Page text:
therefore, clear that even where no query is raised by the
       assessing officer and there is no discussion in the assessment
       order, it may yet be a case where the assessing officer would be
       considered to have examined the issue. However, we are not
       concerned with those type of cases inasmuch as in the present
       case the assessing officer had clearly raised a specific query
       with regard to bad debts/advances written off and the
       petitioner/assessee had given details in respect thereof. It is
       obvious that since no such addition was made on that count, the
       assessing officer had considered and examined the position and
       held in favour of the petitioner/assessee. Therefore, we can
       safely conclude that, in the facts and circumstances of the
       present case, the assessing officer had, indeed, examined the
       issue at the time of the original assessment proceedings and had
       formed an opinion by not making any addition in respect
       thereof. Thus, the reopening of the assessment which had been
       concluded on 13.03.2006, would be nothing but a mere change
       of opinion."

16.    A similar view was expressed by the Supreme Court in CIT v.

Kelvinator of India Ltd.: [2010] 320 ITR 561 (SC), wherein it

authoritatively held that a mere change of opinion cannot be a reason to re-

open assessments. The relevant extract from the said decision is as under:-


       "6. On going through the changes, quoted above, made to
       section 147 of the Act, we find that, prior to the Direct Tax
       Laws (Amendment) Act, 1987, re-opening could be done under
       the above two conditions and fulfilment of the said conditions
       alone conferred jurisdiction on the Assessing Officer to make a
       back assessment, but in section 147 of the Act (with effect from
       1st April, 1989), they are given a go-by and only one condition
       has remained, viz., that where the Assessing Officer has reason
       to believe that income has escaped assessment, confers
       jurisdiction to re-open the assessment. Therefore, post-1st




W.P.(C) 1962/2013 & 2015/2013                                   Page 15 of 20
       April, 1989, power to re-open is much wider. However, one
       needs to give a schematic interpretation to the words "reason to
       believe" failing which, we are afraid, section 147 would give
       arbitrary powers to the Assessing Officer to re-open
       assessments on the basis of " mere change of opinion", which
       cannot be per se reason to re-open. We must also keep in mind
       the conceptual difference between power to review and power
       to re-assess. The Assessing Officer has no power to review; he
       has the power to re-assess. But re-assessment has to be based
       on fulfilment of certain pre-condition and if the concept of "
       change of opinion" is removed, as contended on behalf of the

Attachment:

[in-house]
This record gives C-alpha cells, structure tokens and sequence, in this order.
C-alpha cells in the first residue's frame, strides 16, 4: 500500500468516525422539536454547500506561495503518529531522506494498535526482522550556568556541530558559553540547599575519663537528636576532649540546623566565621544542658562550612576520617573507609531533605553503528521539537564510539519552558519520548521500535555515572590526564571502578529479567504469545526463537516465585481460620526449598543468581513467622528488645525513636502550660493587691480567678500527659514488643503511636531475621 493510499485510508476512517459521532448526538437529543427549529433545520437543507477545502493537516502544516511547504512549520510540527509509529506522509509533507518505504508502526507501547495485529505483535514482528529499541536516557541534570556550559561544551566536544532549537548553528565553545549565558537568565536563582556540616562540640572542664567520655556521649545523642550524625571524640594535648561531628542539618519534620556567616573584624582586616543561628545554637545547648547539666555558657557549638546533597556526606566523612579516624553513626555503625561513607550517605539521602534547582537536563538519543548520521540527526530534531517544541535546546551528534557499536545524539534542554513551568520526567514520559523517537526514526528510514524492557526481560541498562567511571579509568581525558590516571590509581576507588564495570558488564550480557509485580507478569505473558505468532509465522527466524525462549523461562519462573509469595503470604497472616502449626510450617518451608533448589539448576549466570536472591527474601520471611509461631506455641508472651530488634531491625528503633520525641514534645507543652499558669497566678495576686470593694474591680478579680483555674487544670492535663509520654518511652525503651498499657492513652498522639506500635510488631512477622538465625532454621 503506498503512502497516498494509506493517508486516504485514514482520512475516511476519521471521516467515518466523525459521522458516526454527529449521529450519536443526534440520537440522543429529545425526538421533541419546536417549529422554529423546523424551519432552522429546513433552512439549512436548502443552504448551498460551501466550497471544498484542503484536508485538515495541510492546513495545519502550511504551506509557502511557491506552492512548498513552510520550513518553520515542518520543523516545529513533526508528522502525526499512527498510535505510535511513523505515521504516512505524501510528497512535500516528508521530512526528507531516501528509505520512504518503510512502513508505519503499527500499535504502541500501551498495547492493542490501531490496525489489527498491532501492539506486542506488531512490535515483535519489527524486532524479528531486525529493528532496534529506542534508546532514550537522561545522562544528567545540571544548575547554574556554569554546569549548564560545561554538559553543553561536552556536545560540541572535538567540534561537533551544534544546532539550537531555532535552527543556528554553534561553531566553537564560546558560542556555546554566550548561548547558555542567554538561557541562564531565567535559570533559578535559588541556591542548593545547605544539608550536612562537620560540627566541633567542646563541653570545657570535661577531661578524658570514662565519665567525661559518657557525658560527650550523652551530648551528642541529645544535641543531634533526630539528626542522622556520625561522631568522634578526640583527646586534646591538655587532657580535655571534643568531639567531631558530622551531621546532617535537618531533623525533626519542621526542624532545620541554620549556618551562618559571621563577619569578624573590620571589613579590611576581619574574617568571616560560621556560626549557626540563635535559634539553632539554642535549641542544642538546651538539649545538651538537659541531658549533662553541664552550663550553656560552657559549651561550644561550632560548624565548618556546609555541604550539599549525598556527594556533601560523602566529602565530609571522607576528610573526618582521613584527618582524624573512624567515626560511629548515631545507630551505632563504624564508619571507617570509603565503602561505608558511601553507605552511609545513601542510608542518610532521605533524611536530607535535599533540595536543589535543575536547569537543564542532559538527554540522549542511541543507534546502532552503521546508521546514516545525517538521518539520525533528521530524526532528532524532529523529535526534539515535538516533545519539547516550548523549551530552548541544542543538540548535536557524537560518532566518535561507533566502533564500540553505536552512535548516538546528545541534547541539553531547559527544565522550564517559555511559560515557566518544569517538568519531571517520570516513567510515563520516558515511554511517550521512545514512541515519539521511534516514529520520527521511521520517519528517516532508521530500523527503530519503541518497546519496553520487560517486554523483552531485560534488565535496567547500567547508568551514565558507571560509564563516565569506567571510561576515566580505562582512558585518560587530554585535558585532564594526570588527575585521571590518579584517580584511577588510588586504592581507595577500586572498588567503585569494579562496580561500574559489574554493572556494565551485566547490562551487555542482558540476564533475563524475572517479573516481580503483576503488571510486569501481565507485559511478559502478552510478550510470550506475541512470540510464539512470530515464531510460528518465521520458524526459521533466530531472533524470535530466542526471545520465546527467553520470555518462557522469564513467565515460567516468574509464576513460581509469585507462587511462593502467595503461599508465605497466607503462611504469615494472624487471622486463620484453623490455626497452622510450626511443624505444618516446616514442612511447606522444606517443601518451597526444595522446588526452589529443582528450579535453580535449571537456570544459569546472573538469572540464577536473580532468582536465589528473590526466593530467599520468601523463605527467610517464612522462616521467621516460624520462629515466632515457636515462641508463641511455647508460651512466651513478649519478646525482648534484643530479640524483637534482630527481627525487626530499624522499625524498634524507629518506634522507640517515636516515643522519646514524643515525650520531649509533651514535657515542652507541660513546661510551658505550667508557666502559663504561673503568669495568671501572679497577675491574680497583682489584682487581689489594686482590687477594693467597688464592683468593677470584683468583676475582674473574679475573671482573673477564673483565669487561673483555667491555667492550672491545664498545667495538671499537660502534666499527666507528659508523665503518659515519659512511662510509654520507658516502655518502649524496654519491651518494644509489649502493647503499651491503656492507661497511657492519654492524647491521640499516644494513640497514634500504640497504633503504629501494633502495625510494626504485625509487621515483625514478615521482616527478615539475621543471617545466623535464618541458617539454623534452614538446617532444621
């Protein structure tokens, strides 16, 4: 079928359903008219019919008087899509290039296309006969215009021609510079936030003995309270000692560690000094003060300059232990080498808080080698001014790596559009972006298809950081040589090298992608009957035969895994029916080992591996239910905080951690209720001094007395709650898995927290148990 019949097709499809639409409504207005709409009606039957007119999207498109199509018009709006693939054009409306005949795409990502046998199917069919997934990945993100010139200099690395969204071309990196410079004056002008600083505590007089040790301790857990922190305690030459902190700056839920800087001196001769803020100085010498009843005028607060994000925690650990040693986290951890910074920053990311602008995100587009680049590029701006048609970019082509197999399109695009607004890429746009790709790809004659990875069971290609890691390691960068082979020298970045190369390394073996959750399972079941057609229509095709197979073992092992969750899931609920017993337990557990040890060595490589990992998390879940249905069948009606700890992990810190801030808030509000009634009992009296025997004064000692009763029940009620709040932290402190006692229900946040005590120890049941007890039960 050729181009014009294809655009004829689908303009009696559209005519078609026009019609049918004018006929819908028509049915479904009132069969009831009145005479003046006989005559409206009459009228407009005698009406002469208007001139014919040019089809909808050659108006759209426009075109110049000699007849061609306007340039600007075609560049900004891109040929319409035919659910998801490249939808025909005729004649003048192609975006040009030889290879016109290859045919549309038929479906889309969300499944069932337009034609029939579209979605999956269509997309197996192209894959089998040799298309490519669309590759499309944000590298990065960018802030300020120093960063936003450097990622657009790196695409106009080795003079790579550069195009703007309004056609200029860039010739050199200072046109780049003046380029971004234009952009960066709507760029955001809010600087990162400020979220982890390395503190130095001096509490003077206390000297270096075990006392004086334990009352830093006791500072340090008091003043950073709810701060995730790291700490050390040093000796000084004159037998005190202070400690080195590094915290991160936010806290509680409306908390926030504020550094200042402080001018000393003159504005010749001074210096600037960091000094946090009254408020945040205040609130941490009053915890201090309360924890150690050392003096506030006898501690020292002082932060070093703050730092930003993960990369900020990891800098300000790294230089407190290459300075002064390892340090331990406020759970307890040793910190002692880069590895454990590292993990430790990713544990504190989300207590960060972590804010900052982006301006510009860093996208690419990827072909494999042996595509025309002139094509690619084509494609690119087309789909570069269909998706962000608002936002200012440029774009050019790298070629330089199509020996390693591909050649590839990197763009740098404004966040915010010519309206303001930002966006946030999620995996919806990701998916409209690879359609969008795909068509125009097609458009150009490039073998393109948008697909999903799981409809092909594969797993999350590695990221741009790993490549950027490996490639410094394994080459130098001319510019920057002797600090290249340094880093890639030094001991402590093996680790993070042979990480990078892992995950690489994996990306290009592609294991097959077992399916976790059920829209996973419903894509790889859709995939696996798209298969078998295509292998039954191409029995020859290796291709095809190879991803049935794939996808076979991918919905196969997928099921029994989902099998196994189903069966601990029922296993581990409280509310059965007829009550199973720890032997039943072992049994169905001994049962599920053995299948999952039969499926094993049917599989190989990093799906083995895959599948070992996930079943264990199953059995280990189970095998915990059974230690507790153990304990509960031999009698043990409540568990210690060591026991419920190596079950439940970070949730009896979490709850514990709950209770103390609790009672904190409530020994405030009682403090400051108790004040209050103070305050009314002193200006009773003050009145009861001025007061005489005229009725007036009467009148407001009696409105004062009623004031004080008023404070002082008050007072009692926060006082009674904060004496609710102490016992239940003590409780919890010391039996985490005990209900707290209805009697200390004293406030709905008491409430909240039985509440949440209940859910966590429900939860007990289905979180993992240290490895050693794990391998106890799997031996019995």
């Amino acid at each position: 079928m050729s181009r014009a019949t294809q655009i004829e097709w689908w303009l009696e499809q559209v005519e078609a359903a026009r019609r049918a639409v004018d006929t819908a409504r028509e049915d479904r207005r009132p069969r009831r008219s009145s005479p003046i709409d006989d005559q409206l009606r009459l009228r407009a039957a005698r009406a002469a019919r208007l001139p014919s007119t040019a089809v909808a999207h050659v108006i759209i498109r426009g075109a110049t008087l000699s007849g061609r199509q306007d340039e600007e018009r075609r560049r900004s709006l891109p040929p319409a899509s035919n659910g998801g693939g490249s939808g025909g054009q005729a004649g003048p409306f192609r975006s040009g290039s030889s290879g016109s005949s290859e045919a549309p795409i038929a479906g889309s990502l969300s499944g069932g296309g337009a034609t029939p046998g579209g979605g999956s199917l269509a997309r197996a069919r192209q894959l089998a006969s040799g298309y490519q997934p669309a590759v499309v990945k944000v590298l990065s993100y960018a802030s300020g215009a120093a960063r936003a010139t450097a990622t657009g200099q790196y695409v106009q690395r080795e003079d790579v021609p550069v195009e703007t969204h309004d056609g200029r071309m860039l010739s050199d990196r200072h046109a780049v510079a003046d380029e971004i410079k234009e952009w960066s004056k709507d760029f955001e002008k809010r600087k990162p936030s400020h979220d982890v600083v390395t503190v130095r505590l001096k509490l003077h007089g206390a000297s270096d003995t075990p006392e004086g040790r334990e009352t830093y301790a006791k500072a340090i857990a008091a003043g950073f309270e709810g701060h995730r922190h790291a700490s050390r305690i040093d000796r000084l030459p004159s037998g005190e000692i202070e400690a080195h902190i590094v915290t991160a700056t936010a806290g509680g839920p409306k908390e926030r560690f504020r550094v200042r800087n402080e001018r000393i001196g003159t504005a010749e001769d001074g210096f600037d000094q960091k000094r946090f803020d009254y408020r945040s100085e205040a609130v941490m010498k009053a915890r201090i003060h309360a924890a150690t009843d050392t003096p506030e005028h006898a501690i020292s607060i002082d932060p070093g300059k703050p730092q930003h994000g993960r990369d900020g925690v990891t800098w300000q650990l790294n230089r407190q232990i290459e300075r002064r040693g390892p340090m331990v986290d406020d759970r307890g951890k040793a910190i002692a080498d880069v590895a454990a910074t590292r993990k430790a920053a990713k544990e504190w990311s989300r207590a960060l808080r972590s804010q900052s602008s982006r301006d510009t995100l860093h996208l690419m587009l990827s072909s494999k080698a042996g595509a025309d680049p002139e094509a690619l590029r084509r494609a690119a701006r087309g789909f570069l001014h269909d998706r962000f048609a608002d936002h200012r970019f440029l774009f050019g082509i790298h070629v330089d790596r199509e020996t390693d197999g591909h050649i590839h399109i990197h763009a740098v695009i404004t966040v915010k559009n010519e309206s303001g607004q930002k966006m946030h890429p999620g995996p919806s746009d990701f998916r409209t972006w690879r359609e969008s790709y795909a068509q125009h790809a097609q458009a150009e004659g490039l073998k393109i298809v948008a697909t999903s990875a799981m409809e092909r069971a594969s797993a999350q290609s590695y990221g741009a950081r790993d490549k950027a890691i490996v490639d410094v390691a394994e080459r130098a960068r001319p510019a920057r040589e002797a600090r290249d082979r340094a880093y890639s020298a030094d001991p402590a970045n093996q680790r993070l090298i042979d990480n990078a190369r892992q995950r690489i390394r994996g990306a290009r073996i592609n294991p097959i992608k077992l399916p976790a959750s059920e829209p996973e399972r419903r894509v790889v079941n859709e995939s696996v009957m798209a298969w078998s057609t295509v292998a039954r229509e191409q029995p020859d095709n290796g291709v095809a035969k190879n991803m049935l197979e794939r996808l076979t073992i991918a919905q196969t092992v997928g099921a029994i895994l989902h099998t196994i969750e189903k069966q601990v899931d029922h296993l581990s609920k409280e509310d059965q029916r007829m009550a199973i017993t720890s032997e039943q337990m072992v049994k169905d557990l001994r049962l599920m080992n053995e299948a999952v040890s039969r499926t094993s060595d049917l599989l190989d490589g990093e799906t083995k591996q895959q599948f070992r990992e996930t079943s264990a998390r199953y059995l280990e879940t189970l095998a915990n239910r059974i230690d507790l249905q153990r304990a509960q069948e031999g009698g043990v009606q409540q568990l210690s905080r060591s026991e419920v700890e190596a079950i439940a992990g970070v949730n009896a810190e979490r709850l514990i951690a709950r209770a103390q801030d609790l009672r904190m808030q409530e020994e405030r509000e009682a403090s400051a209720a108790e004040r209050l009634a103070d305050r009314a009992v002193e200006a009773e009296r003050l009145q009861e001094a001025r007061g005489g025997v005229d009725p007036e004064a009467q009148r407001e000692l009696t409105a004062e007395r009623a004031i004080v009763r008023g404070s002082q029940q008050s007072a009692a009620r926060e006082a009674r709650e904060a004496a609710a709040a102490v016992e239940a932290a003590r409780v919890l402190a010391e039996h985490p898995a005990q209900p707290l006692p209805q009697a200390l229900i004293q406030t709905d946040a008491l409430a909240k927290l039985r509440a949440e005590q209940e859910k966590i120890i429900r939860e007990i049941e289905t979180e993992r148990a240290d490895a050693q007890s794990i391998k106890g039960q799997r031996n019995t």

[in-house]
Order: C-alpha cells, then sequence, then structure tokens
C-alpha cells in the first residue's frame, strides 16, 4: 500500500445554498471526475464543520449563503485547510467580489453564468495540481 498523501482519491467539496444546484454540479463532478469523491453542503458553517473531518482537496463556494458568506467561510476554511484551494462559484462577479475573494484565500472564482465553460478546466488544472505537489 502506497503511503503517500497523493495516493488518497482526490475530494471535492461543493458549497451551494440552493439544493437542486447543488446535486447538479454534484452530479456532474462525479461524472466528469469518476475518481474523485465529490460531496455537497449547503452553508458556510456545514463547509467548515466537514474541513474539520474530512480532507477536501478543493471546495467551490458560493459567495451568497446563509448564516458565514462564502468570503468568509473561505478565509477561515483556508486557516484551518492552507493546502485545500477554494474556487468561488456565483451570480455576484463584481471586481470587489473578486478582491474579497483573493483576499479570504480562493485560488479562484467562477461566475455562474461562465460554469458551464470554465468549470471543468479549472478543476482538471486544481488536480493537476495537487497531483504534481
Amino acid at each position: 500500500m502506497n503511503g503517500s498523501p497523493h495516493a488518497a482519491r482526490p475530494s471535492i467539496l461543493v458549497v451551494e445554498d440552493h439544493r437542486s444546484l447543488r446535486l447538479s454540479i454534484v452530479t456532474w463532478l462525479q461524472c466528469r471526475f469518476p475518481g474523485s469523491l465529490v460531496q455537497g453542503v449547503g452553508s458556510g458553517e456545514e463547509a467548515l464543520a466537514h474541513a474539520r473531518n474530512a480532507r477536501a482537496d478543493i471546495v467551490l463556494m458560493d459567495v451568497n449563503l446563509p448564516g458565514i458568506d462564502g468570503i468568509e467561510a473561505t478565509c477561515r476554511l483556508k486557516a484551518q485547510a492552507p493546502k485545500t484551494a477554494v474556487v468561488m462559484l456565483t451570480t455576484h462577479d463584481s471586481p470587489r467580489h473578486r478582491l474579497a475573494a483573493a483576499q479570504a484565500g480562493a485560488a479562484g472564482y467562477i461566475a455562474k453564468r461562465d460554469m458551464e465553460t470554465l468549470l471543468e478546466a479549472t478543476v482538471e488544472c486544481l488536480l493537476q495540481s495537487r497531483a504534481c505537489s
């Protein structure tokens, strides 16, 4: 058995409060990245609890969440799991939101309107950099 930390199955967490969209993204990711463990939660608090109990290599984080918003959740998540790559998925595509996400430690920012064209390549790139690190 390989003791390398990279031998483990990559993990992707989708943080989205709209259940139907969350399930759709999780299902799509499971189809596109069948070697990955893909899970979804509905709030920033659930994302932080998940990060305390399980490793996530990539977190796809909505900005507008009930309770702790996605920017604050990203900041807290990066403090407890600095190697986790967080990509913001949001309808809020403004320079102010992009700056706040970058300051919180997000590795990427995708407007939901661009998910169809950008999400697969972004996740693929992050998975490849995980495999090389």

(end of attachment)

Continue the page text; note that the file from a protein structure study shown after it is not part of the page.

Department, then, in the garb of re-opening the assessment,
       review would take place. One must treat the concept of "change
       of opinion" as an in-built test to check abuse of power by the
       Assessing Officer. Hence, after 1st April, 1989, the Assessing
       Officer has power to re-open, provided there is "tangible
       material" to come to the conclusion that there is escapement of
       income from assessment. Reasons must have a live link with
       the formation of the belief. Our view gets support from the
       changes made to section 147 of the Act, as quoted hereinabove.
       Under the Direct Tax Laws (Amendment) Act, 1987,
       Parliament not only deleted the words "reason to believe" but
       also inserted the word "opinion" in section 147 of the Act.
       However, on receipt of representations from the Companies
       against omission of the words "reason to believe", Parliament
       re-introduced the said expression and deleted the word
       "opinion" on the ground that it would vest arbitrary powers in
       the Assessing Officer."

17.    In Andhra Bank Ltd v. Commissioner of Income-tax: [1997] 225

ITR 447 (SC), the Supreme Court held that once the Income Tax Officer

had passed an order after taking into account the relevant facts, it was not

open for his successor to re-open the assessment at a later point of time. The

relevant extract of the said decision reads as under:-







W.P.(C) 1962/2013 & 2015/2013                                    Page 16 of 20
       "The facts stated above clearly disclose that the Income-tax
       Officer allowed the change in the method of accounting for the
       assessment years concerned herein knowingly. It was not a case
       of an inadvertent mistake which was discovered later on after
       completion of the assessment or oversight. Once it is found that
       the change in the method of accounting was knowingly allowed
       by the Income-tax Officer after taking into account all the
       relevant facts it is not permissible for the Income-tax Officer, or